Hope you can understand that... but you also have to get into the mind of a baker...
You are very welcome for the post.. I do look up to you as a good resource here in France! Take care!

NFNOELLE.... Hey there... Glad you had a chance to check out David's blog... We're both better informed now...

Starman said...

I read David's insightful report of the manif. Also, this one from Avignon: http://avignon-in-photos.blogspot.com/

David said...

Leesa, I'm still a bit confused about you not finding what you're looking for to bake.
Unless you want really specific stuff for American-style cooking and baking, all the things I saw on those sites (of course, I haven't browsed them thoroughly) are really common in any supermarket that's big enough or in any cooking store.

And if you want stuff that's very specific to American recipes, well, it makes sense that you don't find it here, just like you won't easily find stuff that specifically French abroad (especially in America).

And seriously, why France should bother getting stuff for American recipes when we have French food and French pastries?

Nadege said...

I couldn't live without William Sonoma, Crate and barrel, Sur la table, bed bath and beyond, Target, Whole foods, Trader Joe's (with its choice of asian, Australian, European food...). I am sure they do have specialized stores in France but prices are probably very expensive compare to the US. But I can tell you that in the US, in any store, the people are always nice. No so in France. In the US if you tell them that you found an article cheaper at another store, they will match that price. You can return an item (with receipt and in respectable time), they will give you a refund or will exchange it. Not so in France or they will make a big deal out it. I miss France for its beauty but I love the US for the kindness of its people. In a way, the US is more "professional" and easy going, tolerant. I am reading blogs because I have been wondering if I should go back to live in France or stay here (I was born in France but is now a US citizen). Sometimes I wish I could afford to go back and forth often like rich people do. But frankly! those strikes? What a pain and so passe. Now days France reminds me of how Italy used to be 30 years ago. Walt and Ken seem very happy in Saint Aignan. Would they enjoy Italy or Spain more? Now Spain has been an up and coming country. Good for them! By the way I heard that the next darling of cuisine will be Indian food (it's about time). What do you miss the most about the US Leesa? You could ask your "habitues" that question and also what their pet peeve about France is.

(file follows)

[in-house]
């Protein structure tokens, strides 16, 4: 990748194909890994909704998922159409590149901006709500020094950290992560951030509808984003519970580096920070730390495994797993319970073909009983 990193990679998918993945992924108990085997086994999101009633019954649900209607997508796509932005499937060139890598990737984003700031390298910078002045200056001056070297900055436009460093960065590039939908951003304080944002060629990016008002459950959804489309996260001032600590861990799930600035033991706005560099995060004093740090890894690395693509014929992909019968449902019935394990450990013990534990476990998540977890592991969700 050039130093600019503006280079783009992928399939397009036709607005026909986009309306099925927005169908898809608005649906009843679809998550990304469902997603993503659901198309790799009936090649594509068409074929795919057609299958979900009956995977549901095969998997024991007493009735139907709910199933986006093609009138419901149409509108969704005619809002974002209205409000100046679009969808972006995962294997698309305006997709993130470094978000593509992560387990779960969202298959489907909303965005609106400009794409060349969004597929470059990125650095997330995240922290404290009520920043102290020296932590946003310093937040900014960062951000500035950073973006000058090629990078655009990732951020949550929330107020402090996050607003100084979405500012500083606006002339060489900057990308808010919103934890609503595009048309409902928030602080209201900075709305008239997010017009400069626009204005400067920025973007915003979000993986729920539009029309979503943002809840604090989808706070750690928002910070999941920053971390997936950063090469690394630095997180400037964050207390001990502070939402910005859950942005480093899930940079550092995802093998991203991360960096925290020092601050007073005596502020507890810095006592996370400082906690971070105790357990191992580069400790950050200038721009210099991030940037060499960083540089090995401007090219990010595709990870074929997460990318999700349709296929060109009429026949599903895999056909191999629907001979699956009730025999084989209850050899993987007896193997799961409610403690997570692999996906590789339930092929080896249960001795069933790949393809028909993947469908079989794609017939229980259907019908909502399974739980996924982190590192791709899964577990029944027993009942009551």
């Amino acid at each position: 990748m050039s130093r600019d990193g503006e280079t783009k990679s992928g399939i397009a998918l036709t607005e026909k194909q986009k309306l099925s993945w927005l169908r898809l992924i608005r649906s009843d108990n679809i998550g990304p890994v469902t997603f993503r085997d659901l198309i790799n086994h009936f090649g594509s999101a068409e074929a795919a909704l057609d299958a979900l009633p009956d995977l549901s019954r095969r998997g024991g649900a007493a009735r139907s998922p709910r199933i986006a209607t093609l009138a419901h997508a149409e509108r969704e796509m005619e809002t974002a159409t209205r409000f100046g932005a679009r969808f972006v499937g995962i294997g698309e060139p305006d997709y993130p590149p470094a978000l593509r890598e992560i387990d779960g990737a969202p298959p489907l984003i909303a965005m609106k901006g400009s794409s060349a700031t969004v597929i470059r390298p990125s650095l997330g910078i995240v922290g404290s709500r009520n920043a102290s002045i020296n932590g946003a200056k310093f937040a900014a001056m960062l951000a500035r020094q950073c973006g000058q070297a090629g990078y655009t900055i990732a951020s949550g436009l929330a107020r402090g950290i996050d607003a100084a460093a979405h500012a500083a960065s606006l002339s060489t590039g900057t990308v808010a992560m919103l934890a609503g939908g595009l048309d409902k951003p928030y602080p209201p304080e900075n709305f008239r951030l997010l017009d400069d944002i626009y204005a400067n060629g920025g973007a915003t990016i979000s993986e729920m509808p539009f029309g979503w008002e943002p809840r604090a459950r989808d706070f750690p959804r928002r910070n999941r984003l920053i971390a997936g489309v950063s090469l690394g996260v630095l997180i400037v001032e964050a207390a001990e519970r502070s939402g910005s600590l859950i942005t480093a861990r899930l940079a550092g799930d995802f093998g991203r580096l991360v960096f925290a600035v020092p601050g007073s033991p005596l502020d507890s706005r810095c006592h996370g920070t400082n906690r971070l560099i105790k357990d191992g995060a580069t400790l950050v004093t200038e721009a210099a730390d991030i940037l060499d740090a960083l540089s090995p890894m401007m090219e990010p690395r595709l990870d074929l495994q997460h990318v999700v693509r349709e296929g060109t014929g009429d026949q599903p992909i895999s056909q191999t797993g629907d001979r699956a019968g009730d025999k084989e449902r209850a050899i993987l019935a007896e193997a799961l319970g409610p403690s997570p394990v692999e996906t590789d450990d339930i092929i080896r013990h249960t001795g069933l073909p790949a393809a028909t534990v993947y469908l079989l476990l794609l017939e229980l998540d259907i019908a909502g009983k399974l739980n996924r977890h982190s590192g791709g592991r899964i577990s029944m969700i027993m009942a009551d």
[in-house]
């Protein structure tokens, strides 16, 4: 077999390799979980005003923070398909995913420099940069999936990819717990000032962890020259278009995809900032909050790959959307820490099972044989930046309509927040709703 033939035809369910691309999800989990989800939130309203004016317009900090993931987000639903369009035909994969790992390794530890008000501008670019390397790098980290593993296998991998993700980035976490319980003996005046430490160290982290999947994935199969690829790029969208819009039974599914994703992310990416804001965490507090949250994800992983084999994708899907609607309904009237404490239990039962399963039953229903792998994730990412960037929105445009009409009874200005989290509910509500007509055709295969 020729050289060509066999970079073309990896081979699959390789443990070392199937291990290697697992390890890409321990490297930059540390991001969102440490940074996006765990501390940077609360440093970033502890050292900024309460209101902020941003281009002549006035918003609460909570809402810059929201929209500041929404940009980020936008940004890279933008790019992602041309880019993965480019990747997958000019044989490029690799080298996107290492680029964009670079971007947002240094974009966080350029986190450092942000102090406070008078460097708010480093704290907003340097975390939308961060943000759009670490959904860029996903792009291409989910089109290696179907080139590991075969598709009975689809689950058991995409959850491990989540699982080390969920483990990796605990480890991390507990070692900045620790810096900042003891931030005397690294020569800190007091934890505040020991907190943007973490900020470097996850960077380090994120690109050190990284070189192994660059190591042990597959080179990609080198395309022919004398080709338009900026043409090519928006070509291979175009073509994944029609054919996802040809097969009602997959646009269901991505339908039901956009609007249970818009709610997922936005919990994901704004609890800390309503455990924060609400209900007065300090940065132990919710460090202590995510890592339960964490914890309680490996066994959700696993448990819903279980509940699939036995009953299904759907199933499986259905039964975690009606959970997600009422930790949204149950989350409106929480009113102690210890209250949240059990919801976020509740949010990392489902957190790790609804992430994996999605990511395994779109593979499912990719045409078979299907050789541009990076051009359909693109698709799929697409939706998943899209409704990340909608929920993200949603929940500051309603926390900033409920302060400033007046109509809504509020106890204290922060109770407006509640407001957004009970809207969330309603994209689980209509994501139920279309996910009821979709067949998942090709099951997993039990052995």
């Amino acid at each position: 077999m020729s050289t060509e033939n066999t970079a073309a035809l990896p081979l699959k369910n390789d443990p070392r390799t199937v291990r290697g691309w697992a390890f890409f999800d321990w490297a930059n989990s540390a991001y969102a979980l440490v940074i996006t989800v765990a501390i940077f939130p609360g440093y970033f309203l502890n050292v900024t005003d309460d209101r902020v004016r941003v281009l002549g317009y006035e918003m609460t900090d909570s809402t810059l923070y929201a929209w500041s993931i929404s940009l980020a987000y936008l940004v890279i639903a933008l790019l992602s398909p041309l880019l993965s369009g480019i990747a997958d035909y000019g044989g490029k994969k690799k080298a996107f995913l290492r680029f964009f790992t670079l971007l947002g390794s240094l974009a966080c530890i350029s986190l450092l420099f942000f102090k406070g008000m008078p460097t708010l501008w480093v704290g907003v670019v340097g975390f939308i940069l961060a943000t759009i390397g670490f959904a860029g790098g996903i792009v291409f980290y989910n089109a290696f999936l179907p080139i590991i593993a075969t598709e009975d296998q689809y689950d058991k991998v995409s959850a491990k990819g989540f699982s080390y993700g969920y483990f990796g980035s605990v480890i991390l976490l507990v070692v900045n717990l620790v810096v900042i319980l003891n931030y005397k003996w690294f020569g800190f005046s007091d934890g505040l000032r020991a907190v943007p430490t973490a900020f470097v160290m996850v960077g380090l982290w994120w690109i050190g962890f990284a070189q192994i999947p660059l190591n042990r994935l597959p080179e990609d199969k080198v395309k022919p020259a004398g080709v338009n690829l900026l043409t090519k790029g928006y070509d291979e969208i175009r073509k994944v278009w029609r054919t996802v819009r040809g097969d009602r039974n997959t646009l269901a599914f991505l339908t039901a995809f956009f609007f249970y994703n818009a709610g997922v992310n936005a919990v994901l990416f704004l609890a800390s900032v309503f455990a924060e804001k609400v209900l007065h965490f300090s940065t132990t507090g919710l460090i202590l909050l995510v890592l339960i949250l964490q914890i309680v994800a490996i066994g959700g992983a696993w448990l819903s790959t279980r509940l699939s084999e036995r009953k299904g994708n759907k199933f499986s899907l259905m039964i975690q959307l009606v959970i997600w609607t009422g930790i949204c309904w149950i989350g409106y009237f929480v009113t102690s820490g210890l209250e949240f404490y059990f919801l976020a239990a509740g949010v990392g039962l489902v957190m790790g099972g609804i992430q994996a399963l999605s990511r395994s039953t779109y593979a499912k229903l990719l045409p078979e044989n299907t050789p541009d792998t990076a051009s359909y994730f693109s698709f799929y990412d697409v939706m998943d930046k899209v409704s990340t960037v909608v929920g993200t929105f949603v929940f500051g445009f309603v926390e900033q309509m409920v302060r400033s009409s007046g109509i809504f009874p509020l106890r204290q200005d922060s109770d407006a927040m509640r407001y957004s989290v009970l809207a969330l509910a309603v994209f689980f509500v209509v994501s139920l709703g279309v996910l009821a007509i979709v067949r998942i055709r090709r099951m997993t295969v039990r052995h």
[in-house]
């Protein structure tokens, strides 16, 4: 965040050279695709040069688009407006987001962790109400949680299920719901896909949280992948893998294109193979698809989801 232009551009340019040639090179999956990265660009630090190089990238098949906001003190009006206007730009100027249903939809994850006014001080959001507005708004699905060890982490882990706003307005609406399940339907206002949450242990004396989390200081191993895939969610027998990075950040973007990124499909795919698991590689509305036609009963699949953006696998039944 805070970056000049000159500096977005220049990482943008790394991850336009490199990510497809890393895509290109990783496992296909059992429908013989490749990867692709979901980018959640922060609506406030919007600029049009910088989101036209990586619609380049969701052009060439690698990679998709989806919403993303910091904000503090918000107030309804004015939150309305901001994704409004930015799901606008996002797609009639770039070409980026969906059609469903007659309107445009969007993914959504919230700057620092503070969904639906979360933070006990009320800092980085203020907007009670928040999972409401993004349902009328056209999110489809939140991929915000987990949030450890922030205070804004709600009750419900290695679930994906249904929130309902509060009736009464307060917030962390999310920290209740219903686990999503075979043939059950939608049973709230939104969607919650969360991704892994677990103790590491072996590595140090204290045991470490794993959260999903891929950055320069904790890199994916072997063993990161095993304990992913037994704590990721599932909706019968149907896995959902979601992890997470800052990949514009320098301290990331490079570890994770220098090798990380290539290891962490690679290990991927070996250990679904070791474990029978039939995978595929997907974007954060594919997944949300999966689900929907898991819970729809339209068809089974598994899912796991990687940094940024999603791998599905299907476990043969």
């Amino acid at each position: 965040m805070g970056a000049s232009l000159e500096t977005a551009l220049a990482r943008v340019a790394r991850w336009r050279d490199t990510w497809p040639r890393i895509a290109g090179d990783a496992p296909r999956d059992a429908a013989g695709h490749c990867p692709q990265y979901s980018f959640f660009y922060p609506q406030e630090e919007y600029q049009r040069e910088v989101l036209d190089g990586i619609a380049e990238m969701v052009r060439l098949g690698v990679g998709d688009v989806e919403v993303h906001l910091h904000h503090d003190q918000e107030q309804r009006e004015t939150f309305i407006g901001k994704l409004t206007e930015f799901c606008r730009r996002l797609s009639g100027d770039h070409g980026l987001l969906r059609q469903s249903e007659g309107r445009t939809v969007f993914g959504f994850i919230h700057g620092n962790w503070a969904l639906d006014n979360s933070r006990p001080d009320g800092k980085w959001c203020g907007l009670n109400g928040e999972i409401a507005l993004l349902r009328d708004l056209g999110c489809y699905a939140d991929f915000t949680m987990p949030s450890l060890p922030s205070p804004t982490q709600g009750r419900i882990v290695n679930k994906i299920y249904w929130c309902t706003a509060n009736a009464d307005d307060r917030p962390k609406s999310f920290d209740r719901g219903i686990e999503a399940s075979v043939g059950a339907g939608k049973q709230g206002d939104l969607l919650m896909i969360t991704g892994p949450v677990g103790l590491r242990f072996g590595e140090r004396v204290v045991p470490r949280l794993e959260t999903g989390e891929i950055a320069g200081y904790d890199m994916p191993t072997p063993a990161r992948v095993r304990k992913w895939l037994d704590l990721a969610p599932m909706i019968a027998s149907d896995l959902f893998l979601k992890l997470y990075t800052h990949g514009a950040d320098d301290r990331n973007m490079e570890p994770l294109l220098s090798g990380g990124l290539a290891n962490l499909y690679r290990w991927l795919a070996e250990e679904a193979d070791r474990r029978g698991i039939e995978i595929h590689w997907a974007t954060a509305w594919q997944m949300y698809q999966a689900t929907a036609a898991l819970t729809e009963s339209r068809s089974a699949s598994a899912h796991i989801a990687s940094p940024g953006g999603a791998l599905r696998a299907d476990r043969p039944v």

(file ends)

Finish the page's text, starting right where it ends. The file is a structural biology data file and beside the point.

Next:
Ron said...

Hi Leesa!

Beautifully expressed post!!

You've certainly traveled much more than I have, and LIVED in more places too, but for the amount of time that I've lived in certain places (such as Japan and Amsterdam for 2 1/2 months each), I know what you mean about the adjustment to certain things (especially TOILET PAPER....HAHAHAHAHA!)

I just read Nadege's comment about the US being so much more friendlier, kind and easy-going and I have to chuckle (not disrespectfully though), but only because I've found it completely the opposite. But maybe I haven't traveled as much as other people, because most foreigners who come here, say the same as Nadege.

I guess the grass always seems greener to me!?!

But I must say....Japan was MUCH more kinder than the US, hands down. I've never witnessed more kindness and respect in my entire life - it actually brought tears to my eyes. That's a country I could live in for a LONG period of time.

Anyway, that's a bummer about the strike, Leesa. We had one here in Pilly about two years ago and it was horrendous for those who used public transportation. Thankfully it only lasted a five days. And THANK GOD I can walk to work!

Great post, Leesa! Really enjoyed it!

Have a wonderful weekend, my friend!


Leigh said...

This is fantastic!! I hope to spend longer periods of time over there with my daughter and maybe live there as well someday:) Thank you for the useful information.